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Friday, 6 December 1985
Page: 3205

Senator TATE —On behalf of the Senate Standing Committee on Constitutional and Legal Affairs, I present a report on in vitro fertilisation and the legal status of children.

Ordered that the report be printed.

Senator TATE —by leave-I move:

That the Senate take note of the report.

Along with Senator Colston, I reluctantly seek leave to incorporate my speech in Hansard.

Leave granted.

The speech read as follows-

On behalf of the Senate Standing Committee on Constitutional and Legal Affairs, I present the report entitled IVF and the Status of Children, sub-titled `National Uniformity in Laws Relating to the Status of Children Born through the Use of In Vitro Fertilization'.

If the issues dealt with in this report are fairly narrow and specific the Committee nonetheless believes that they are important issues. The number of children born through in vitro fertilization whose legal status requires specific legislative provision is as yet small. It is only where donated genetic material is used that such provision is required. The most recent statistics show that from the birth in 1980 of the first child as a result of IVF in Australia until September 1985 almost 500 children have been born as a result of IVF in Australia. of these only two children have been born through IVF using donor ova and 27 using donor sperm. But the Committee is firmly of the view that legal problems will arise unless legislative action is taken now to bring about uniformity.

The Committee is strongly in view that a child's legal status should not vary from one part of Australia to another, depending upon where its parents happen to have been domiciled at the time the child was born. There should be uniformity both in substance and in wording of all legislation addressing the status of children born through the use of IVF procedures. Therefore the Committee regards the present position as unsatisfactory.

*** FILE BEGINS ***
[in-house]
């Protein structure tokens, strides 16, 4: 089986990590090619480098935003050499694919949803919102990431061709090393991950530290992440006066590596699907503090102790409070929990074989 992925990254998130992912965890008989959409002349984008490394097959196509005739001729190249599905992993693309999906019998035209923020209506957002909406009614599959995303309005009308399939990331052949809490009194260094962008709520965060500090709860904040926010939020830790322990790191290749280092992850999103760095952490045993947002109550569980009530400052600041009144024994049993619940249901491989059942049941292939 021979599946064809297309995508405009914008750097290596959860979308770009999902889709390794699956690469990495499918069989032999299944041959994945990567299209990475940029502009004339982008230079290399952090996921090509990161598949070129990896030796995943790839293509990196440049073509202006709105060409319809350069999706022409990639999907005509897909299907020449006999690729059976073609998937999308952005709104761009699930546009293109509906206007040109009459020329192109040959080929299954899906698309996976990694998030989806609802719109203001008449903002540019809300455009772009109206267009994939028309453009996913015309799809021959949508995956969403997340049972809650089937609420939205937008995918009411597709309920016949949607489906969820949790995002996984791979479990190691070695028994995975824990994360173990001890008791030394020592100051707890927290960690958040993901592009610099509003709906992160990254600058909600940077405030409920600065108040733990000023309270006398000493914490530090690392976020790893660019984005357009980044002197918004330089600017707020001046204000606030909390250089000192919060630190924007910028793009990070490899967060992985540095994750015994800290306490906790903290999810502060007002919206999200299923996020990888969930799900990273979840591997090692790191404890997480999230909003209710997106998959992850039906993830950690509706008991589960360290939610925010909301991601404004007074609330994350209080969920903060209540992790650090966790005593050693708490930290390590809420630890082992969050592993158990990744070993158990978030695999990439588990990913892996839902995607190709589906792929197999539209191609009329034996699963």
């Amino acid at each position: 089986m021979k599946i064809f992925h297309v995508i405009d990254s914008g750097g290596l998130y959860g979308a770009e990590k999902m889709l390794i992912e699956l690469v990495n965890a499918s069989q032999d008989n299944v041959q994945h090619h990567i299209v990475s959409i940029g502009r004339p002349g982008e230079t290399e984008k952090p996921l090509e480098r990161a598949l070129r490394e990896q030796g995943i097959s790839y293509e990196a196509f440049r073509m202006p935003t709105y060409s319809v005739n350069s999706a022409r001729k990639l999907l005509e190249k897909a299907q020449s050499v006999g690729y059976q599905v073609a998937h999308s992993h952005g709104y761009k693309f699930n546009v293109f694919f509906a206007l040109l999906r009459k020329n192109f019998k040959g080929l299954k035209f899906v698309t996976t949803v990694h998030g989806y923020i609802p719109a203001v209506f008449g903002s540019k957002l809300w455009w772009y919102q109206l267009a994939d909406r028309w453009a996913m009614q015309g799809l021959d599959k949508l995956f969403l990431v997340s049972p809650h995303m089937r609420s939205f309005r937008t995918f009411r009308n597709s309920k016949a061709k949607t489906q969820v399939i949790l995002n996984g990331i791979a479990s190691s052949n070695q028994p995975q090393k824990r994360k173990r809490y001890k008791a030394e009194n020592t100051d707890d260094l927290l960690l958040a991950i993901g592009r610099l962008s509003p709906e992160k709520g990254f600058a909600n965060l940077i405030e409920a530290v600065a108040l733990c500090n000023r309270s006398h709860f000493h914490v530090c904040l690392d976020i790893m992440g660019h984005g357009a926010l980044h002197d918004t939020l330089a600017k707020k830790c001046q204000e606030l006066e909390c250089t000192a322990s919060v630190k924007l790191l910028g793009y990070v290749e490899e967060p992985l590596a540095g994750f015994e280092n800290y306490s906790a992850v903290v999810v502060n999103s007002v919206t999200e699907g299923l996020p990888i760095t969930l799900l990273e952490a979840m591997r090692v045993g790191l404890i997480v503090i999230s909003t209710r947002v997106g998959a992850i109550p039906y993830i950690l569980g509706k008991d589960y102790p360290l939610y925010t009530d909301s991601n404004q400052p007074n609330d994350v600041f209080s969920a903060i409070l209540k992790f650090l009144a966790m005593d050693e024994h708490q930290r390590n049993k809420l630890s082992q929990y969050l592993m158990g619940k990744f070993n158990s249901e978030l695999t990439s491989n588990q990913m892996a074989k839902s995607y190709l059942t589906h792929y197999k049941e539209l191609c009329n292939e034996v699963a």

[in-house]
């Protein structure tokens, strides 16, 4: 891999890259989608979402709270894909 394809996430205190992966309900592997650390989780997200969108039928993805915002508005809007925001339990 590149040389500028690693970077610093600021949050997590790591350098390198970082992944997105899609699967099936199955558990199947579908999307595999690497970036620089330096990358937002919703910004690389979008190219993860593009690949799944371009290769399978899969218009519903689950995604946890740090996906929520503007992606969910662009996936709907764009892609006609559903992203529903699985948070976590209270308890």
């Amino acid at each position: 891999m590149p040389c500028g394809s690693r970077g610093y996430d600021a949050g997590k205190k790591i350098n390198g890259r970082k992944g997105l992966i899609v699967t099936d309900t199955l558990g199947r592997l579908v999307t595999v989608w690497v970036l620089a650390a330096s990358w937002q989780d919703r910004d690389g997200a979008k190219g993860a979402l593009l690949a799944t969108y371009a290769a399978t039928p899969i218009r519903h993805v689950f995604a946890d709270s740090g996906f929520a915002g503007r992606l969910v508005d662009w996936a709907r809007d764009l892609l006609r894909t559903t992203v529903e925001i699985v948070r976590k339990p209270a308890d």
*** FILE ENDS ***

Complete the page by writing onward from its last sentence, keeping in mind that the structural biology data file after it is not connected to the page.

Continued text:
`Status' refers to the question of who in law are the mother and father of a child and the related question of whether or not the child is a child of a marriage.

It is important to know whom the law regards as the parents of a child because the law attaches a range of consequences to child-parent status. For example questions of nationality, citizenship, domicile, inheritance, succession, custody, obligations to support a child, entitlement to social security benefits and the law of incest and marriage within prohibited degrees, may depend on whom the law regards as the child's mother and father.

The long term goal should be uniformity in consolidated legislation dealing with the status of all children, whether born through the application of reproductive technology or entirely naturally. Such a move could assist in preventing any stigma from attaching to children born through applications of reproductive technology.

Any departure from nationwide uniformity in status law-whether at the level of substance or at the level of wording and/or structure-frustrates the principle of simplicity and clarity and increases the prospect of children finding themselves entangled in complex litigation to determine familiar status.